“Zombie Mass”

Over at Commonweal, “Fr. Nonomen” has an interesting piece on the “Zombie Mass”—i.e. the noontime “last chance” Mass at his parish  where people sit scattered as far apart as they can manage, no one sings, and people seem to stumble through the liturgy on faulty autopilot.

We probably all know Masses that we might describe in this way. It’s the one that those who go to the “livelier” Masses tend to look down their noses at, presuming that those who are there are simply trying to avoid real engagement while fulfilling their obligation. Fr. Nonomen points out that such judgments are unwarranted, that we don’t really know what spiritual place the attendees as the Zombie Mass are at, and we cannot presume that every spiritual place is served by a high level of outward engagement. Have we not all had those days when slouching in the back pew is the best we could manage? When we didn’t want anyone to offer us the peace of Christ or ask how we were? When we just wanted to show up to tip our hat to God and then be on our way? Or maybe we were genuinely pressed for time, or had to work earlier on Sunday morning, or had some other perfectly good reason not to go to the “high-engagement” liturgy.

It’s a testimony to Fr. Nonomen’s pastoral sensitivity that he is able to rethink things and see through entrenched prejudices.


  1. Having a “low” or “quiet” Mass, especially as the first Mass of Sunday morning, would go a long way to help a lot of people out. Especially those who find the high level engagement Masses offputting or uncomfortable, or are going through trouble or distress.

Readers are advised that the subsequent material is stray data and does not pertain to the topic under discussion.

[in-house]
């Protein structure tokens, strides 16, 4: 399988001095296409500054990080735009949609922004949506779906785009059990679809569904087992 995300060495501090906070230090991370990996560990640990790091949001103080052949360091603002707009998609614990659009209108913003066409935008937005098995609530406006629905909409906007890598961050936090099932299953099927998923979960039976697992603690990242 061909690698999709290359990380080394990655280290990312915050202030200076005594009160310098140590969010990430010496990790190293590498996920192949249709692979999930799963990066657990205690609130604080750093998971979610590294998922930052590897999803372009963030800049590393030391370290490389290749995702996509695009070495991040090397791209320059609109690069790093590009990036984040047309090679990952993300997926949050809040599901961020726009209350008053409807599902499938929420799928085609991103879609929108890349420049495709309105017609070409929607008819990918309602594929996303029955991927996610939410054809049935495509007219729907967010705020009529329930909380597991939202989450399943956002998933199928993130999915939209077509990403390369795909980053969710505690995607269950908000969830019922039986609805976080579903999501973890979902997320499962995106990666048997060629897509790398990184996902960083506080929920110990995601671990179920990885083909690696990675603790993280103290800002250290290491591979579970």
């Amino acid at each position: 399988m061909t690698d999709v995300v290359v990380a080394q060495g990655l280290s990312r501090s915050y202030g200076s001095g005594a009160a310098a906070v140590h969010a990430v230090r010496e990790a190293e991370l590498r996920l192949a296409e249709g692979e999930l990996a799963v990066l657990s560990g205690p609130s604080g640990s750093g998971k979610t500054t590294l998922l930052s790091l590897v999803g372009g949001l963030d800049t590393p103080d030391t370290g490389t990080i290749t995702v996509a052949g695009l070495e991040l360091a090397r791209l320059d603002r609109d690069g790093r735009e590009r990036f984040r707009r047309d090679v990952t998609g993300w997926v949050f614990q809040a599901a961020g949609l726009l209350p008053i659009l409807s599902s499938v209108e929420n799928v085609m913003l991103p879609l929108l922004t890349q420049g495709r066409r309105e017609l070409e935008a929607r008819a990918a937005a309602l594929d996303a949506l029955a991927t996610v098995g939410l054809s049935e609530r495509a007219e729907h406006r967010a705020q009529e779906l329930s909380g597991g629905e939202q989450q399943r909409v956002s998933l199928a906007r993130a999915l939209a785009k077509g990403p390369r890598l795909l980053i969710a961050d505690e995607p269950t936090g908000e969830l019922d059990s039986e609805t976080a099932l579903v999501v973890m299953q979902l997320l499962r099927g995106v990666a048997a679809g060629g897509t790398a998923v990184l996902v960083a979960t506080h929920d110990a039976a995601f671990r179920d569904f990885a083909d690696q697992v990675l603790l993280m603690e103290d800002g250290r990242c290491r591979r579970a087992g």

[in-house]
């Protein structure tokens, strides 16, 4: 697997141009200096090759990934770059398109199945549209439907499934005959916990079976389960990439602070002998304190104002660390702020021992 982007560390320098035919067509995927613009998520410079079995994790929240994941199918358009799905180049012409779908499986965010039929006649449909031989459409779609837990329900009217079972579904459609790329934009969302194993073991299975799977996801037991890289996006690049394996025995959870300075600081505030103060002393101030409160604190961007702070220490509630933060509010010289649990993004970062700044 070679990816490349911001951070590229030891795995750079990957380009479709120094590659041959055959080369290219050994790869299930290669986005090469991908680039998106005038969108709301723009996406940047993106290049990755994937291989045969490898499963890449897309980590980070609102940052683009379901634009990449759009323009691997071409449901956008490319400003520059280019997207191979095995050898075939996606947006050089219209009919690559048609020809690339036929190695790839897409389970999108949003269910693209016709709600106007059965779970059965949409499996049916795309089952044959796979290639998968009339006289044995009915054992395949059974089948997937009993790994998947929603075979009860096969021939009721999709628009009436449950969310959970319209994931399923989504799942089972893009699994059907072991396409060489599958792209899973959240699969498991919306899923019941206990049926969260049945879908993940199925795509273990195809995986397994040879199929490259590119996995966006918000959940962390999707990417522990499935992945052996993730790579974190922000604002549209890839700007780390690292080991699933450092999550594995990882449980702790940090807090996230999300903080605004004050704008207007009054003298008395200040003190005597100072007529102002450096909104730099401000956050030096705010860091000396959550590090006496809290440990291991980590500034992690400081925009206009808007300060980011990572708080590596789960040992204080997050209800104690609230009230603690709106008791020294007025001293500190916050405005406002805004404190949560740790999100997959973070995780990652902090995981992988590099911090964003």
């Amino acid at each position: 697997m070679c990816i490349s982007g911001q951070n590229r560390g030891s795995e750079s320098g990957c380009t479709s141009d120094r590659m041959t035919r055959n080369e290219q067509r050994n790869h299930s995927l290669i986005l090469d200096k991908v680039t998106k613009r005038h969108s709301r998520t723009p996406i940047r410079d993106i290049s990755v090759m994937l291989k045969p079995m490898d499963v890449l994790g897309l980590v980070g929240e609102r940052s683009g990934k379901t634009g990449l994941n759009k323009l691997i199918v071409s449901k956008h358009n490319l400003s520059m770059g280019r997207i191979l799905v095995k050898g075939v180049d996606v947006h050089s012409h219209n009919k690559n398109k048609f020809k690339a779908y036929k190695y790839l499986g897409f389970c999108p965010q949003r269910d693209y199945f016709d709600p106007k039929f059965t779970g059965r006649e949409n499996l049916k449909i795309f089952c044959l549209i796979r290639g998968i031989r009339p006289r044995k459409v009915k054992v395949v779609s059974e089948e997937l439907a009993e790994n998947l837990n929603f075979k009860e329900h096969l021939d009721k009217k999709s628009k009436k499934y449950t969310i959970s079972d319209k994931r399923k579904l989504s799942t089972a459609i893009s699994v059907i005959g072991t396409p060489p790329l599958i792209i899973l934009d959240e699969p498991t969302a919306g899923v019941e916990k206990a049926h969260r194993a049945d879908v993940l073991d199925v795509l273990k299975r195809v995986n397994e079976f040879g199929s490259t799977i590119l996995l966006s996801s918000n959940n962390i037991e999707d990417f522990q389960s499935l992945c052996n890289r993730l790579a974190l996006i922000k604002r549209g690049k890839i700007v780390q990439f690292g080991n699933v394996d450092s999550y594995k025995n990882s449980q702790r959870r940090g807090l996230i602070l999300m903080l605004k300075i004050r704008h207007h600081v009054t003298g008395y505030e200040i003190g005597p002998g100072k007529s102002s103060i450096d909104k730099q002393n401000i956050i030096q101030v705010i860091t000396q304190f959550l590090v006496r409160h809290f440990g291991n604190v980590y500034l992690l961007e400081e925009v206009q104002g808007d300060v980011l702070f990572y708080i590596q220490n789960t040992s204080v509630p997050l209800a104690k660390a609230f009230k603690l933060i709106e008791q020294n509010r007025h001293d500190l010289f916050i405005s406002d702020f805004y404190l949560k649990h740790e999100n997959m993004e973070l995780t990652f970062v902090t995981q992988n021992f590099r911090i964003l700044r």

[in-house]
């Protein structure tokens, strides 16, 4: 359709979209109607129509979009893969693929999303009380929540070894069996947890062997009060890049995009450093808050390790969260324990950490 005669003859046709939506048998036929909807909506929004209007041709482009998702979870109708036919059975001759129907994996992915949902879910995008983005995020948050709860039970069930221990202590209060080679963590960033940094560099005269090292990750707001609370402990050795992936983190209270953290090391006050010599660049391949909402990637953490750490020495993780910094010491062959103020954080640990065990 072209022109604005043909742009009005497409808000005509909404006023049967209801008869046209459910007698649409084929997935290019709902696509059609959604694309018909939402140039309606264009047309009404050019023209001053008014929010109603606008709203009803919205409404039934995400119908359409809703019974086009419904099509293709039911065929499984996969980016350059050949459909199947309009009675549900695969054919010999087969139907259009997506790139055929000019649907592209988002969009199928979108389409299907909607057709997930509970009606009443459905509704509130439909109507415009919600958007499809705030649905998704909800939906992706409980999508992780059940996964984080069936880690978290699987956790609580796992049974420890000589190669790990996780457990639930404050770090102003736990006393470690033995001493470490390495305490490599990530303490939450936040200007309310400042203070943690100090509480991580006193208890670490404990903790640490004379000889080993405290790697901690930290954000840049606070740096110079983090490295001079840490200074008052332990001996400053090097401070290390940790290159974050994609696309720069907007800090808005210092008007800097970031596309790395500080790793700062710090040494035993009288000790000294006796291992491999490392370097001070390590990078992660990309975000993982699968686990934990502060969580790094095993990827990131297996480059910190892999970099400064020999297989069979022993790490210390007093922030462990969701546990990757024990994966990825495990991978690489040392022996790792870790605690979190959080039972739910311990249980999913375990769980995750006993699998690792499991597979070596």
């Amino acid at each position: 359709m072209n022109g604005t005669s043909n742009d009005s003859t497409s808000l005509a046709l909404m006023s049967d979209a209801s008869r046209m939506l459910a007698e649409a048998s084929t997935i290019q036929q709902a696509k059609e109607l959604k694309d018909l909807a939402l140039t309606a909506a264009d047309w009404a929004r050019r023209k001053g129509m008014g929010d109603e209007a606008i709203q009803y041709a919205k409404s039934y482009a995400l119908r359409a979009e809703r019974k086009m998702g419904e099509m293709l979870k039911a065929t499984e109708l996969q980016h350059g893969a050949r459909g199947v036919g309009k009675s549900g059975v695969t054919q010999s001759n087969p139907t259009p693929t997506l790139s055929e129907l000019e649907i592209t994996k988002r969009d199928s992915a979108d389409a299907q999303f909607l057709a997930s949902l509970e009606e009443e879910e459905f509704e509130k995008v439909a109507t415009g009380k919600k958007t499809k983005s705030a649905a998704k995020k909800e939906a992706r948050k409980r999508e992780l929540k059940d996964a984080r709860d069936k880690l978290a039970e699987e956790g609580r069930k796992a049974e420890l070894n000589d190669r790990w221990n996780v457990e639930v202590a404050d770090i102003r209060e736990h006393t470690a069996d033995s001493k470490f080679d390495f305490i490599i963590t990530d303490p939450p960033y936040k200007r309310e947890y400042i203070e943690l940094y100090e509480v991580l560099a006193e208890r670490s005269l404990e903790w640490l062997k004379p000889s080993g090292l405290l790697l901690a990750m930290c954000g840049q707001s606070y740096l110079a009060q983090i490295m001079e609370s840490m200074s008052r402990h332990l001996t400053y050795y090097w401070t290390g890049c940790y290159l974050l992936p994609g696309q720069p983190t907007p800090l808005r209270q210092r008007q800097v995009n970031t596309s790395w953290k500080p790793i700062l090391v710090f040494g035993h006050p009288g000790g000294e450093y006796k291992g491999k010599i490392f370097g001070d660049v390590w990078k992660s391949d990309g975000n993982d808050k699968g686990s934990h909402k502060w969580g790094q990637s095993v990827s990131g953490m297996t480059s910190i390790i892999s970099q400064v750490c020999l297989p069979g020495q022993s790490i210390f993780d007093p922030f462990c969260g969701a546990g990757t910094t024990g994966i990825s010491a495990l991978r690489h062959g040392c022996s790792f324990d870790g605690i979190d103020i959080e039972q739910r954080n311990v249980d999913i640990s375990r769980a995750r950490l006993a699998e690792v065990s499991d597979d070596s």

Now with so many parishes closing or clustering, this might not be possible as a parish may only have one Mass on a Sunday, but maybe even once a month could be possible. I am thankful for priests like this man.

  2. There are times I attend the last Mass near midday on Sunday morning; usually when I have a schedule or logistical conflict with my normal practice. That said, for some of such times that I will deliberately choose that Mass over another non-normal alternative if I know from previous experience that it has little to no banal or worse music. But I am not frozen. (I am extreme lark, so attending Mass at that time is not an issue of being a late sleeper: I could happily do a 6AM Mass were it not for the fact that I am normally swimming laps at the YMCA around then!).

  3. I would classify the local noon mass at the parish as the “chill mass”. They don’t need to be in an out like the 7:30 AM or the anticipated mass of Saturday evening. They don’t require the smells and bells and extras of the 9:30 mass but if they appear, they are not miffed. I would also imagine that any complaint letters would come from people or usually attend other masses. And I would imagine the same with volunteers.

  4. I call our last mass of the Sunday morning the “slacker mass” – they’re the folks who couldn’t summon the motivation to get there earlier. A lot of times they don’t show up on time – they might be 15-20 minutes late. But they’re there, and that is something.

    1. Well, there are people who do shift work on weekends who are not slackers, but have a-typical sleep/chore patterns due to said shift work. I realize you may not have many of them, but they do exist, and one beautiful thing about many Catholic parishes is that their spiritual needs can be accommodated by a generous Mass schedule.

  5. Maybe if people don’t want to participate it’s a commentary on the painful music and liturgy at that parish. Most people just don’t want to be hassled. No music might be a viable option here. Liturgists tend to be enthusiastic former campus ministry volunteers who just don’t get this.

Leave a Reply

Your email address will not be published.